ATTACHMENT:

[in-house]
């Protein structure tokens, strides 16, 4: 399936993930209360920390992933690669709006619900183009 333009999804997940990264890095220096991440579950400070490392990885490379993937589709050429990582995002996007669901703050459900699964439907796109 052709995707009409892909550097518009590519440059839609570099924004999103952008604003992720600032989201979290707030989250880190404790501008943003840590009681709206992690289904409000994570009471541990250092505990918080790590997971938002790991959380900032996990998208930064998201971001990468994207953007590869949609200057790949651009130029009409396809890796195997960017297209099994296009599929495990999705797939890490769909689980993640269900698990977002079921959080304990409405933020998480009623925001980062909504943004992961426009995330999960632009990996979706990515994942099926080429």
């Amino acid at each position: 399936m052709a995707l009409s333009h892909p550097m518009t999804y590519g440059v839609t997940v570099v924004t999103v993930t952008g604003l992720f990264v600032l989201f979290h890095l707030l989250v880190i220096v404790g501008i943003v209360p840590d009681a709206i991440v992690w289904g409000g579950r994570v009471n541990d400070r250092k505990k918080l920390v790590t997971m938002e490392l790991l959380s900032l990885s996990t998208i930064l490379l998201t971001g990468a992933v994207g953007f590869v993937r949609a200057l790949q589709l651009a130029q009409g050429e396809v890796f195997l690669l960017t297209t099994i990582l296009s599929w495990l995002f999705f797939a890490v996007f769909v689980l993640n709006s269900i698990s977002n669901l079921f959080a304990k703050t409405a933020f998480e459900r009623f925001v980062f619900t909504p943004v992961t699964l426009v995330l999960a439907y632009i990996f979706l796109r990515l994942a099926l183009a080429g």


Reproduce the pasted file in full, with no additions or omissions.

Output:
[in-house]
């Protein structure tokens, strides 16, 4: 399936993930209360920390992933690669709006619900183009 333009999804997940990264890095220096991440579950400070490392990885490379993937589709050429990582995002996007669901703050459900699964439907796109 052709995707009409892909550097518009590519440059839609570099924004999103952008604003992720600032989201979290707030989250880190404790501008943003840590009681709206992690289904409000994570009471541990250092505990918080790590997971938002790991959380900032996990998208930064998201971001990468994207953007590869949609200057790949651009130029009409396809890796195997960017297209099994296009599929495990999705797939890490769909689980993640269900698990977002079921959080304990409405933020998480009623925001980062909504943004992961426009995330999960632009990996979706990515994942099926080429």
């Amino acid at each position: 399936m052709a995707l009409s333009h892909p550097m518009t999804y590519g440059v839609t997940v570099v924004t999103v993930t952008g604003l992720f990264v600032l989201f979290h890095l707030l989250v880190i220096v404790g501008i943003v209360p840590d009681a709206i991440v992690w289904g409000g579950r994570v009471n541990d400070r250092k505990k918080l920390v790590t997971m938002e490392l790991l959380s900032l990885s996990t998208i930064l490379l998201t971001g990468a992933v994207g953007f590869v993937r949609a200057l790949q589709l651009a130029q009409g050429e396809v890796f195997l690669l960017t297209t099994i990582l296009s599929w495990l995002f999705f797939a890490v996007f769909v689980l993640n709006s269900i698990s977002n669901l079921f959080a304990k703050t409405a933020f998480e459900r009623f925001v980062f619900t909504p943004v992961t699964l426009v995330l999960a439907y632009i990996f979706l796109r990515l994942a099926l183009a080429g």